excerpt from 'Reminiscences of the Opera' pp. 122-3 (306 words)

excerpt from 'Reminiscences of the Opera' pp. 122-3 (306 words)

part of

Reminiscences of the Opera

original language

urn:iso:std:iso:639:ed-3:eng

in pages

122-3

type

text excerpt

encoded value

On the night of Saturday, the 26th April, Signor Mario appeared as the Almaviva of the "Barbiere”; but only to disappear in the very first scene. An apology was made for "huskiness," and he again came on, omitting his "aria." Discontent began to be manifest. The "Rosina" (Madame Grisi) came forward, but commenced her air in such "admired disorder," that further manifestations of disapprobation arose. The prima donna, in her turn, came to a stand-still, and confronted the audience with wrathful brow. The jollity of Lablache for a time restored something like composure: at the commencement of the celebrated finale, however, Almaviva having reappeared, and murmurs having been again heard, the indignant tenor left the stage, to return no more that evening. The inimitable humour of Lablache, expressed at this sudden flight, restored the audience to good temper by its irresistible comicality. Another apology was made — Signor Corelli had been sent for; and after some delay, the opera proceeded, with Corelli as the Almaviva of the night. An angry correspondence ensued between the management and the offending tenor: I, on my part, protesting that with but a slight display of good will, Signor Mario might have spared such an indignity to the subscribers and the public — the recalcitrant tenor imperatively asserting that on his part with failing voice, and the burden of public disapprobation, he was wholly dans ses droits in leaving the stage abruptly. The breach between the management and two artists, with whom it was difficult to negotiate, and whom it was next to impossible to control, was thus widened more and more; until, with other elements of discontent (not apparently prominent until the ensuing season) the chasm became so wide and deep, so impossible to bridge over by concession, that a rupture was positively looked forward to as a relief.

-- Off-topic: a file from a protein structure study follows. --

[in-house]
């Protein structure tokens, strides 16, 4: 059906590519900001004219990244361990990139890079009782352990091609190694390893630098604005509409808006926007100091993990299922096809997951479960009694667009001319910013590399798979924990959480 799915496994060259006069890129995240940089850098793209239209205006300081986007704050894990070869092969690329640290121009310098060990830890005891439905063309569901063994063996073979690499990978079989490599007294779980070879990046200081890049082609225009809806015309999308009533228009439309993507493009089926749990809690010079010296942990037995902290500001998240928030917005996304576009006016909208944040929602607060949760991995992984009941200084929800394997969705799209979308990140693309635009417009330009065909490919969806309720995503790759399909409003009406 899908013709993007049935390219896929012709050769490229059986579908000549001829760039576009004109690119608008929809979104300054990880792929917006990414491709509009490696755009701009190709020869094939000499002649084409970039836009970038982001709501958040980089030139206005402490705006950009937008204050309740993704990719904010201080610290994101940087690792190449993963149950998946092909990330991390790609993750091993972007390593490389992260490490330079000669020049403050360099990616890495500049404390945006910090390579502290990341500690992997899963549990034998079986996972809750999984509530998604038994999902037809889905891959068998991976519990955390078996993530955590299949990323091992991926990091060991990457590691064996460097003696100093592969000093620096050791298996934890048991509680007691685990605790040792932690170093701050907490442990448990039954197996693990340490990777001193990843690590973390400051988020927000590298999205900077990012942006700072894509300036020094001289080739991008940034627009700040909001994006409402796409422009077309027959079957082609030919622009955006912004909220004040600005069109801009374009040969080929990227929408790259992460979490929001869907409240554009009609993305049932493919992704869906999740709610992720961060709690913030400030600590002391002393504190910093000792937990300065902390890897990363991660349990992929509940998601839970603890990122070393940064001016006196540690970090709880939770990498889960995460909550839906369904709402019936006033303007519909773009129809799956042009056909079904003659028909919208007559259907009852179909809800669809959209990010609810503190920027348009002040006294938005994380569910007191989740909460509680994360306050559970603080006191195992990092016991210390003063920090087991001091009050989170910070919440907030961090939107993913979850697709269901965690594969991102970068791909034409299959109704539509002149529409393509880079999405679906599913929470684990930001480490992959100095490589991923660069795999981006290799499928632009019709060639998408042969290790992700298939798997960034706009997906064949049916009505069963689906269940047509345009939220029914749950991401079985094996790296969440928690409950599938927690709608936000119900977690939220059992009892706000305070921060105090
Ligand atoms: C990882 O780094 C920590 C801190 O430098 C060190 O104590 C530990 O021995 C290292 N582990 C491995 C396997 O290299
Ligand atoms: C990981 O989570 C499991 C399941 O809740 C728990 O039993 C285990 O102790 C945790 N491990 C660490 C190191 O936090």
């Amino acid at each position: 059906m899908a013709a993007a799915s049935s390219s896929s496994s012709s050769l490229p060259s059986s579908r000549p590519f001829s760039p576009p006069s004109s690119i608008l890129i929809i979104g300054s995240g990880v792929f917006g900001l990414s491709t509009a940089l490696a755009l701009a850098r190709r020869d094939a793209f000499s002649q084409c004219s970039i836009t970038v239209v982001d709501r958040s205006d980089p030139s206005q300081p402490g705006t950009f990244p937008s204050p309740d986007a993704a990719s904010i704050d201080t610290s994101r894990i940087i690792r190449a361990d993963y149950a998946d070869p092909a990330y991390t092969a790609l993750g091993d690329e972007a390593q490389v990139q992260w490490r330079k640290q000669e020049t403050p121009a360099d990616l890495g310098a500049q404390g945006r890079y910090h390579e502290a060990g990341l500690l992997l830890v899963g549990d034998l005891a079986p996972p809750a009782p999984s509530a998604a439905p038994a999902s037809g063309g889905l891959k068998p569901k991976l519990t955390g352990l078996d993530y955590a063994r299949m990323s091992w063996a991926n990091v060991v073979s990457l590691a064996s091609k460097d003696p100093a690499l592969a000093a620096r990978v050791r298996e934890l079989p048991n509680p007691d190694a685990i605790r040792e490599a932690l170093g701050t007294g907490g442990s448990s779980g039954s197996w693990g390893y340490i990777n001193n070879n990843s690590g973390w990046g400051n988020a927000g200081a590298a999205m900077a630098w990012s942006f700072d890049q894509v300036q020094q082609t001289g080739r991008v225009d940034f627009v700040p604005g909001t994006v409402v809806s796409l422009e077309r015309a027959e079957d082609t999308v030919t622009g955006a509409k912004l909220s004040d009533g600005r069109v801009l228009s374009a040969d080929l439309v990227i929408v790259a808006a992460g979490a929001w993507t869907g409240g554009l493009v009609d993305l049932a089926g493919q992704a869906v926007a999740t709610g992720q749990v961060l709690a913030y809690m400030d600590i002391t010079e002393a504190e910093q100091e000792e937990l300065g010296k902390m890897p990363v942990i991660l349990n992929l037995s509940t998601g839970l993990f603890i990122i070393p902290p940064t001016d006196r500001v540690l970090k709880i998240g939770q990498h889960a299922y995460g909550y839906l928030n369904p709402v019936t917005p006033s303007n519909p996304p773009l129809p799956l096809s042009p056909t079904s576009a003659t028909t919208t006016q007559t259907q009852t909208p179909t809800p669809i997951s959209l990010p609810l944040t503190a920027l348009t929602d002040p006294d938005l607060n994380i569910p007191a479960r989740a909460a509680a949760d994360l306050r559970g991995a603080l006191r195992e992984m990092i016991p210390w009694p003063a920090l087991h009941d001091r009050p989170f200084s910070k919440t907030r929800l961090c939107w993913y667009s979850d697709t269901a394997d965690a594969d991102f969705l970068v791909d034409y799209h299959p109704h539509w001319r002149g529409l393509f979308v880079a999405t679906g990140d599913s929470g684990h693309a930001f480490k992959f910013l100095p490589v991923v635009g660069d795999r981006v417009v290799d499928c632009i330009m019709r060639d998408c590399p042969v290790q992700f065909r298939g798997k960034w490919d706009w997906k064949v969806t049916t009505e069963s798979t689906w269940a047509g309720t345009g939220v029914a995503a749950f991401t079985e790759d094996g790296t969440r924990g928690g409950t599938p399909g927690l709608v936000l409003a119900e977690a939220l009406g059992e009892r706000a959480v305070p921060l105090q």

appears in search results as

excerpt from 'Reminiscences of the Opera' pp. 122-3 (306 words)

1438680995516:

reported in source

1438680995516

documented in
Page data computed in 349 ms with 1,690,944 bytes allocated and 35 SPARQL queries executed.